Tuesday, June 24, 2014

Grimm Fairy Tales: Oz by Joe Brusha [ARC REVIEW]

TITLE: Grimm Fairy Tales: Oz
AUTHOR: Joe Brusha
PUBLISHER: Zenescope Entertainment
PUB DATE: Mar 18 2014


The world faces a gathering storm that threatens to drown it in darkness. The only hope to stop the coming evil rests on an unlikely hero: a Kansas farm girl named Dorothy Gale.

Unbeknownst to Dorothy, highborn blood flows through her veins and with it, the power to save Earth and the realms of power that surround it. But Dorothy must first learn to use her unharnessed abilities before the witches of Oz destroy her and everyone else that stands in their way.

Zenescope Entertainment presents another incredible tale of adventure and fantasy with this mesmerizing and epic re-imagining of a classic!

- Source: Goodreads


Rating:



Have I ever mentioned how much I love retellings? If you’ve read some of my blog entries about other books I’ve read, I may have mentioned it a few times... okay maybe more than a few. And you may be already annoyed. Sorry. Let’s move on...

While I may not be much of an Oz fan, I didn’t pass up the chance to read Grimm Fairy Tales: Oz. I’ve read a few Grimm Fairy Tales since this one, and I really liked most of them. So it is with deep regret that I felt differently for Oz. I still love the art and creativity that went to every aspect to create this story, not to mention a fascinating darker version of the classic, but this just didn’t do it for me.

Oz had an interesting set of characters much like the original, there’s Dorothy, Toto, Glinda the Good Witch, the Cowardly Lion, the Tin Man, and the Scarecrow, and most of all, who could forget, the Wicked Witch. They are all looking stunning, albeit little scantily clothed females, appearing all gallant and significant, some even have pasts too dark to revisit, and I was just dying to know more about each one. Alas, it was a disappointment. The flashbacks were rather shallow and didn’t dig deep enough to trigger an empathizing bone in my body – I’m a bleeding heart, so I should have been one of the easiest people to appease on that department.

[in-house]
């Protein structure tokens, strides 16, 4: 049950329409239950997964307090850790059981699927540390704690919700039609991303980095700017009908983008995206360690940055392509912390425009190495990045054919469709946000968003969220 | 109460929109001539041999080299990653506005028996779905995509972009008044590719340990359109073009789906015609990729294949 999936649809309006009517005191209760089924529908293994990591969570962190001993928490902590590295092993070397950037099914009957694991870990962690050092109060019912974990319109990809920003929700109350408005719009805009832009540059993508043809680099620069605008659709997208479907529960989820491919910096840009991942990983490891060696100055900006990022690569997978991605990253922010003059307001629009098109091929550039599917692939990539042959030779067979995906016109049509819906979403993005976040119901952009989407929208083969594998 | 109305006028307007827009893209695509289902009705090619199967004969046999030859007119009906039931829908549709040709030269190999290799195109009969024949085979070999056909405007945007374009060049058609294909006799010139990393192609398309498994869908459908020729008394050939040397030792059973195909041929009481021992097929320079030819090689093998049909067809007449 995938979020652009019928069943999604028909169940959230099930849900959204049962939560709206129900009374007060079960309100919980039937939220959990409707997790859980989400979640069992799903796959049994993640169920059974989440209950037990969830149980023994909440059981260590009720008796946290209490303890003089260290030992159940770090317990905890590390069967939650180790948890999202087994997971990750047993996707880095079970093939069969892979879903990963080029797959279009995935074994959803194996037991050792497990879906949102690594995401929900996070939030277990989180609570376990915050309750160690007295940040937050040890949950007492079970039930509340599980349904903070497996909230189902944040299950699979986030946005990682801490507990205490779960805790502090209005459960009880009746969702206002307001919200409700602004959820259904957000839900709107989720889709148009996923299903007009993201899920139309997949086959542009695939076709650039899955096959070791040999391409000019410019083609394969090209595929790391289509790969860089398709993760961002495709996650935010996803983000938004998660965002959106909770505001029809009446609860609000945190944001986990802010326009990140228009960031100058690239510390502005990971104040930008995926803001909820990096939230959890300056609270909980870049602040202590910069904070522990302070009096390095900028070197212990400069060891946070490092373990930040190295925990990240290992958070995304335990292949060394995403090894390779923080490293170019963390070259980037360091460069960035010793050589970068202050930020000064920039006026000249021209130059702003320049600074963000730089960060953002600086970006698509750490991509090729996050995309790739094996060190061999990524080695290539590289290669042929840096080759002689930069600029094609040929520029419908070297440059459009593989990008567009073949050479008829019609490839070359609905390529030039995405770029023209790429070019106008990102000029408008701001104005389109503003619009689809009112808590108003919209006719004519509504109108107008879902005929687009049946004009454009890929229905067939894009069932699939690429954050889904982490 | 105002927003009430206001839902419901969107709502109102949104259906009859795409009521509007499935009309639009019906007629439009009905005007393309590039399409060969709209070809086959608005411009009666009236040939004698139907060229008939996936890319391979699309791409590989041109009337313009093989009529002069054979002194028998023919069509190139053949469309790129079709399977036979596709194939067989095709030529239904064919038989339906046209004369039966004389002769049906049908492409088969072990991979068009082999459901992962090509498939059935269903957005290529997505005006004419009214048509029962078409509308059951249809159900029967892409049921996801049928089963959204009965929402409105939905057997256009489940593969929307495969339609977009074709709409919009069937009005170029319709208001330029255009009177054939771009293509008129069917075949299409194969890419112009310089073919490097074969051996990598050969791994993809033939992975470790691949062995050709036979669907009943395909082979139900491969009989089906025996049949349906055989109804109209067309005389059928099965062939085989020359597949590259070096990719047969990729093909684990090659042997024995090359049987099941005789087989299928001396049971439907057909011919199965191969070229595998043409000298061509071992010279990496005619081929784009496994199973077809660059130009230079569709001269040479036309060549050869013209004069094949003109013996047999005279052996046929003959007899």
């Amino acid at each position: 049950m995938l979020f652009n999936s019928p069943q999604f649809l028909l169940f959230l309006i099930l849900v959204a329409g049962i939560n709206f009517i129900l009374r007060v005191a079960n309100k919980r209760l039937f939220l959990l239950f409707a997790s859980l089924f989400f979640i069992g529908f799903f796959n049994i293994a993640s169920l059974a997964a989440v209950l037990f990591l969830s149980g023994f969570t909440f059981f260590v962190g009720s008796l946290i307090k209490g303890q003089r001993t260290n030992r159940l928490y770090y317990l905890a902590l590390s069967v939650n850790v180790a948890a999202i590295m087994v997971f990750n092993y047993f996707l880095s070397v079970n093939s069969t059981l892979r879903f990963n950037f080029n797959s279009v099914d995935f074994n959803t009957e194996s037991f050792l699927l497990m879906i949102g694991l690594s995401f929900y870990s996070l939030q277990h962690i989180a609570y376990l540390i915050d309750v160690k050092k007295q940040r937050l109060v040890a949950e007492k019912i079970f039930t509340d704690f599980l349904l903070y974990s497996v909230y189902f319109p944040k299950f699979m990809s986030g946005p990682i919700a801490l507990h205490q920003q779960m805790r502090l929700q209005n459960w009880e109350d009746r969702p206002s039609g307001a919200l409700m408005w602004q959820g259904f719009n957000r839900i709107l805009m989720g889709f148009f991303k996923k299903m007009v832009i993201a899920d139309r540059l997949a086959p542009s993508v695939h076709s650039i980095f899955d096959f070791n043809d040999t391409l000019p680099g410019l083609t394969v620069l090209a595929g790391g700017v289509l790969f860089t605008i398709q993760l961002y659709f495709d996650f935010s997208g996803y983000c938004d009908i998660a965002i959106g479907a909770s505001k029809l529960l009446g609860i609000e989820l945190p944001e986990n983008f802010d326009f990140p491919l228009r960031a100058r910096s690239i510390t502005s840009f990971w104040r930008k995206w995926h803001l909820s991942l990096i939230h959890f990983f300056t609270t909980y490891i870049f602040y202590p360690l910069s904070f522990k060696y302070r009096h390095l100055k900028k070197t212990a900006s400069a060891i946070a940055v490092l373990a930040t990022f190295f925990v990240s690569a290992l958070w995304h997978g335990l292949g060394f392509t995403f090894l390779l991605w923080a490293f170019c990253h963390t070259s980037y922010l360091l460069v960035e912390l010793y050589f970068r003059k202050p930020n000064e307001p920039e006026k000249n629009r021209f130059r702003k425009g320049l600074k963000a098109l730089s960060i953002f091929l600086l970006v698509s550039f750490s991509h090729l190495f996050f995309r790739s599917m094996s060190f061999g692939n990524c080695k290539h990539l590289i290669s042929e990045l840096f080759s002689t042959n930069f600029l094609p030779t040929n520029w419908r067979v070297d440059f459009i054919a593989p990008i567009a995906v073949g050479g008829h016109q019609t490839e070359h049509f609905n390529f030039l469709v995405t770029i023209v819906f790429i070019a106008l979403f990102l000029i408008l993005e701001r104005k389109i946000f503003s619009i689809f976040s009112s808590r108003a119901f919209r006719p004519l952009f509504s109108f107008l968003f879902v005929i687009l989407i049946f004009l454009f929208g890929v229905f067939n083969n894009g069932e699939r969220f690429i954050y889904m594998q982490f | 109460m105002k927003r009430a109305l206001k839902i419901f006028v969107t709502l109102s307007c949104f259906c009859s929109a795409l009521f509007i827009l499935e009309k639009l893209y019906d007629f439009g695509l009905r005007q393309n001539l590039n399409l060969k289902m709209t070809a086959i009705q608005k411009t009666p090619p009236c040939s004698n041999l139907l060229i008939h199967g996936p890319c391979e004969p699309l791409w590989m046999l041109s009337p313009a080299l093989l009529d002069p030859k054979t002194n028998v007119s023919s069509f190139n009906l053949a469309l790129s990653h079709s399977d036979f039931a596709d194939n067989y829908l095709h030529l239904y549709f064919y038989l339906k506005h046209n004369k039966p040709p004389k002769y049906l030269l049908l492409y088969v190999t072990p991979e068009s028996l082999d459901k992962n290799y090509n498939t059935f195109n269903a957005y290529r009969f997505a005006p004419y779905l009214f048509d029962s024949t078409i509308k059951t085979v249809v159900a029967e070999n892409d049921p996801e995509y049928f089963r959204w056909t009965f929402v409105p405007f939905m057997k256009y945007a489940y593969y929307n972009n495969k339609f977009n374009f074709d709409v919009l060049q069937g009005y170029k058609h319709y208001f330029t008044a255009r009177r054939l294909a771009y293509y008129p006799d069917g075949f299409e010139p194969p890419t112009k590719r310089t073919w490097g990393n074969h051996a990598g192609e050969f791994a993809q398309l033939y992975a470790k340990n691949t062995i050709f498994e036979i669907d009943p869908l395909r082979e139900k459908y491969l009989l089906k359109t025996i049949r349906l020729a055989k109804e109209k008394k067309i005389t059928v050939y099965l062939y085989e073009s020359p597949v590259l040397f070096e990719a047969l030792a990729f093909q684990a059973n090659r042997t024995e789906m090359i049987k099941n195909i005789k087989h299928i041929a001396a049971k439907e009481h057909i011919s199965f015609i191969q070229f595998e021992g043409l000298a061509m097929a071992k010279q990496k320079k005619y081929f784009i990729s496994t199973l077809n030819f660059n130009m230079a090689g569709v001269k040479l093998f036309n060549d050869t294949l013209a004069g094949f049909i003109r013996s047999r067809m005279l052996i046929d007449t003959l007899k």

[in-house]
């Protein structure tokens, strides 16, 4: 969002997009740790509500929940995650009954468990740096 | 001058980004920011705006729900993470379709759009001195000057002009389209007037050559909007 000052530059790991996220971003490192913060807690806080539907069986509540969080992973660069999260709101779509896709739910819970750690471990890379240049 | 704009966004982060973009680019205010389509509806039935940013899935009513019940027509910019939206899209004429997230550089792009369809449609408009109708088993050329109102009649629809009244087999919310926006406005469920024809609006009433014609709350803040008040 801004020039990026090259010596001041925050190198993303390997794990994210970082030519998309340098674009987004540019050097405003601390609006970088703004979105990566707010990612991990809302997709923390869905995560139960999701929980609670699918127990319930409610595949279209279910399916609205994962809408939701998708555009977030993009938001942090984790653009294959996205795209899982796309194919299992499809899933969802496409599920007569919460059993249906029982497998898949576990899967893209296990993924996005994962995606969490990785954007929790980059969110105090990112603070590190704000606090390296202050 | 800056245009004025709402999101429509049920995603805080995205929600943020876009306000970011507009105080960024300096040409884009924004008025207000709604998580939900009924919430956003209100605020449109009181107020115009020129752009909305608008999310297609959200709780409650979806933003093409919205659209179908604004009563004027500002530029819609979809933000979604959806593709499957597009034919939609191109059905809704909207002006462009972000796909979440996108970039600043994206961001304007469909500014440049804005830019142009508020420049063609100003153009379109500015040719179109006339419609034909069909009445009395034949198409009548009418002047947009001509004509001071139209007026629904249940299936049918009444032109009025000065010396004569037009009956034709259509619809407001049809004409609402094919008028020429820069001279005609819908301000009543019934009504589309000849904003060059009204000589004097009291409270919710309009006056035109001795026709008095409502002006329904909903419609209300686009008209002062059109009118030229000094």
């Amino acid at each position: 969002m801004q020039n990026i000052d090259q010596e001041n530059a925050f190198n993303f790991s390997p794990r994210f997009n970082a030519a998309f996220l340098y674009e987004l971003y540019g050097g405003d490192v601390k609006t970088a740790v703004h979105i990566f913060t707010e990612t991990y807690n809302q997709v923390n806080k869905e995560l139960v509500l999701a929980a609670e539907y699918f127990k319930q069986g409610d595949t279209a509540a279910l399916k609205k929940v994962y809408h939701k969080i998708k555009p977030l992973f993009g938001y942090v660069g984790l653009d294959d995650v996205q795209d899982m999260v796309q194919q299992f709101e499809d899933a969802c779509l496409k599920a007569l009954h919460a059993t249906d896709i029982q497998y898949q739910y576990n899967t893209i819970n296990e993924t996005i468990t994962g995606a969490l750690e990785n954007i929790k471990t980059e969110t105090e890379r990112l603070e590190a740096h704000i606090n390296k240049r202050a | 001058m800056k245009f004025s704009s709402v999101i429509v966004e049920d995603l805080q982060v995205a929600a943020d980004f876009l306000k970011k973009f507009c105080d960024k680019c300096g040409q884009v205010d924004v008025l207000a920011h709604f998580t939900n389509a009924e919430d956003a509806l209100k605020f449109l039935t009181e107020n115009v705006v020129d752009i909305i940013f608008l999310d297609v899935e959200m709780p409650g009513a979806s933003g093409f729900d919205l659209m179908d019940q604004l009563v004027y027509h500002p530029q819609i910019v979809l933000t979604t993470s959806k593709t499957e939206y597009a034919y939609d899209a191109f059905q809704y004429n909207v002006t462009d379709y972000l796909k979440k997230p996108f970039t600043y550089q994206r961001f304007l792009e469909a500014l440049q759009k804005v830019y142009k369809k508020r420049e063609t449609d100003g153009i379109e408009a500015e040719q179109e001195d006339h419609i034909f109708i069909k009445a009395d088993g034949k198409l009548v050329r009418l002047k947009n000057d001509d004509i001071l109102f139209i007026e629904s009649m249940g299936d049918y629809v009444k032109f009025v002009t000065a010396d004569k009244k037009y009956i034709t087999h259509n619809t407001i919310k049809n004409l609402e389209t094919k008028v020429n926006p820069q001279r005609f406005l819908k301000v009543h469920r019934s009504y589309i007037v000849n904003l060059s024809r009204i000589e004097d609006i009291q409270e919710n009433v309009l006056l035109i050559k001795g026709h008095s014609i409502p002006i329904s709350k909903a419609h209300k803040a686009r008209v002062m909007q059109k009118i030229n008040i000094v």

I’m no prude but earlier on, I mentioned that the female characters were scantily clothed. Let me divulge on that a bit. I work in the art industry as a 3D artist, and part of being in this industry is looking at pictures of naked bodies, artistically studying the human body to get the right contours, curves, shape – you get the idea. Also, looking at the artworks of other artists, video game characters, and the like, there would not be a day that passes by where I wouldn’t see pictures females wearing less than appropriate clothing, and I wouldn’t even bat an eyelash. However with the characters in this book, I couldn’t stifle a cringe. It was too much and rather ridiculous to look at. At least with the other stories, like Robin Hood, her clothes had function to it even if it were sexy. Dorothy’s were simply trashy. If she was outfitted in clothing with more sense to it, I wouldn’t mind at all.

The main plot of Oz didn’t fare any better either. While the concept of going off to “find the wizard” was still there, it didn’t appear as adventurous as I was hoping. Oz did not come short on action scenes though, but that too wasn’t enough to invigorate my needs and wants as a reader.



*Thank you, Zenescope and Netgalley for granting my request to view Grimm Fairy Tales: Oz.

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